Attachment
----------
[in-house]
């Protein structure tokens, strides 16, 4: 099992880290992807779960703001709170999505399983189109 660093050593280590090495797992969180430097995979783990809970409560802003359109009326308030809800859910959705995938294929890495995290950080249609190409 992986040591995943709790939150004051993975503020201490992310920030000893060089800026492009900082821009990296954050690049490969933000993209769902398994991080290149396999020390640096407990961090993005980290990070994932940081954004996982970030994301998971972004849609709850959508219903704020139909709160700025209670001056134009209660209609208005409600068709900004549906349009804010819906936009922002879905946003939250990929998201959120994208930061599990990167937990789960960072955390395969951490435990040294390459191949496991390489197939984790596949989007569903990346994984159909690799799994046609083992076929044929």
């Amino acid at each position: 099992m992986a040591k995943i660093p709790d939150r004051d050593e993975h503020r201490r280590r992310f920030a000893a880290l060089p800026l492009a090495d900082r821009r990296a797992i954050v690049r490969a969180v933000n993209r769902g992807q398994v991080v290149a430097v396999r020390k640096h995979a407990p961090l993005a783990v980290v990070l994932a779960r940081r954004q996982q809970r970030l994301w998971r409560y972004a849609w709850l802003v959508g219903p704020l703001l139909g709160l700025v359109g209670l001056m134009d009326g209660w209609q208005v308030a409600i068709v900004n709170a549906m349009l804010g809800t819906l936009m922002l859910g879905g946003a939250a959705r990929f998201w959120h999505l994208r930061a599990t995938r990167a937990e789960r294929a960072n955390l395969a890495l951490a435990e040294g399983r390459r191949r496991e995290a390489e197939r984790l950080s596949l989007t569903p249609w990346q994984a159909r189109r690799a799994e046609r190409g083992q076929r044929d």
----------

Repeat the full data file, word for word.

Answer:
[in-house]
């Protein structure tokens, strides 16, 4: 099992880290992807779960703001709170999505399983189109 660093050593280590090495797992969180430097995979783990809970409560802003359109009326308030809800859910959705995938294929890495995290950080249609190409 992986040591995943709790939150004051993975503020201490992310920030000893060089800026492009900082821009990296954050690049490969933000993209769902398994991080290149396999020390640096407990961090993005980290990070994932940081954004996982970030994301998971972004849609709850959508219903704020139909709160700025209670001056134009209660209609208005409600068709900004549906349009804010819906936009922002879905946003939250990929998201959120994208930061599990990167937990789960960072955390395969951490435990040294390459191949496991390489197939984790596949989007569903990346994984159909690799799994046609083992076929044929």
């Amino acid at each position: 099992m992986a040591k995943i660093p709790d939150r004051d050593e993975h503020r201490r280590r992310f920030a000893a880290l060089p800026l492009a090495d900082r821009r990296a797992i954050v690049r490969a969180v933000n993209r769902g992807q398994v991080v290149a430097v396999r020390k640096h995979a407990p961090l993005a783990v980290v990070l994932a779960r940081r954004q996982q809970r970030l994301w998971r409560y972004a849609w709850l802003v959508g219903p704020l703001l139909g709160l700025v359109g209670l001056m134009d009326g209660w209609q208005v308030a409600i068709v900004n709170a549906m349009l804010g809800t819906l936009m922002l859910g879905g946003a939250a959705r990929f998201w959120h999505l994208r930061a599990t995938r990167a937990e789960r294929a960072n955390l395969a890495l951490a435990e040294g399983r390459r191949r496991e995290a390489e197939r984790l950080s596949l989007t569903p249609w990346q994984a159909r189109r690799a799994e046609r190409g083992q076929r044929d």